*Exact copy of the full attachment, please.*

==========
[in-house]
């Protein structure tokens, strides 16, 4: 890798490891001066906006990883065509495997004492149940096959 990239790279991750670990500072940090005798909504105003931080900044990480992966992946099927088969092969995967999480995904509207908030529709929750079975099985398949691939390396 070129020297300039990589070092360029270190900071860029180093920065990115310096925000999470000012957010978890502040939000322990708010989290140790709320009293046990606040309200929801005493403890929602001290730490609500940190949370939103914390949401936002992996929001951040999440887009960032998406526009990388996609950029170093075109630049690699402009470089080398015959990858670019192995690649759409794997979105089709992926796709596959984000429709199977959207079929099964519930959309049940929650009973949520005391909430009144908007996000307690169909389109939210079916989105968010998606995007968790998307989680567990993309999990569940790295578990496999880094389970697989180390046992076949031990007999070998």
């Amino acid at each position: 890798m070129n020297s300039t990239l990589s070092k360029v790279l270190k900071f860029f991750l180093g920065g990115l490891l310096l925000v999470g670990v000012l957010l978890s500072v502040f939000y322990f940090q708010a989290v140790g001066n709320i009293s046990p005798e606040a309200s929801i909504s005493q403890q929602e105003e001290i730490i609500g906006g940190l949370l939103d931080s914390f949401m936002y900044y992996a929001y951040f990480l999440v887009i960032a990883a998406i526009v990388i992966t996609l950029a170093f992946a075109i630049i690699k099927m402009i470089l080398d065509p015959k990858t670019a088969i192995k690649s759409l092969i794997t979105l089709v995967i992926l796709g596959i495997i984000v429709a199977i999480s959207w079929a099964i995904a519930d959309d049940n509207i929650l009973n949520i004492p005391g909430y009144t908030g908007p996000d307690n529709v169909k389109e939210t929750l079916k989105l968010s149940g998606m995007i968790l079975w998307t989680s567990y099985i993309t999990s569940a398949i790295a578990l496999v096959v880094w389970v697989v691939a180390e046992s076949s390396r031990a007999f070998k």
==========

[in-house]
């Protein structure tokens, strides 16, 4: 890798490891001066906006990883065509495997004492149940096959 990239790279991750670990500072940090005798909504105003931080900044990480992966992946099927088969092969995967999480995904509207908030529709929750079975099985398949691939390396 070129020297300039990589070092360029270190900071860029180093920065990115310096925000999470000012957010978890502040939000322990708010989290140790709320009293046990606040309200929801005493403890929602001290730490609500940190949370939103914390949401936002992996929001951040999440887009960032998406526009990388996609950029170093075109630049690699402009470089080398015959990858670019192995690649759409794997979105089709992926796709596959984000429709199977959207079929099964519930959309049940929650009973949520005391909430009144908007996000307690169909389109939210079916989105968010998606995007968790998307989680567990993309999990569940790295578990496999880094389970697989180390046992076949031990007999070998």
């Amino acid at each position: 890798m070129n020297s300039t990239l990589s070092k360029v790279l270190k900071f860029f991750l180093g920065g990115l490891l310096l925000v999470g670990v000012l957010l978890s500072v502040f939000y322990f940090q708010a989290v140790g001066n709320i009293s046990p005798e606040a309200s929801i909504s005493q403890q929602e105003e001290i730490i609500g906006g940190l949370l939103d931080s914390f949401m936002y900044y992996a929001y951040f990480l999440v887009i960032a990883a998406i526009v990388i992966t996609l950029a170093f992946a075109i630049i690699k099927m402009i470089l080398d065509p015959k990858t670019a088969i192995k690649s759409l092969i794997t979105l089709v995967i992926l796709g596959i495997i984000v429709a199977i999480s959207w079929a099964i995904a519930d959309d049940n509207i929650l009973n949520i004492p005391g909430y009144t908030g908007p996000d307690n529709v169909k389109e939210t929750l079916k989105l968010s149940g998606m995007i968790l079975w998307t989680s567990y099985i993309t999990s569940a398949i790295a578990l496999v096959v880094w389970v697989v691939a180390e046992s076949s390396r031990a007999f070998k």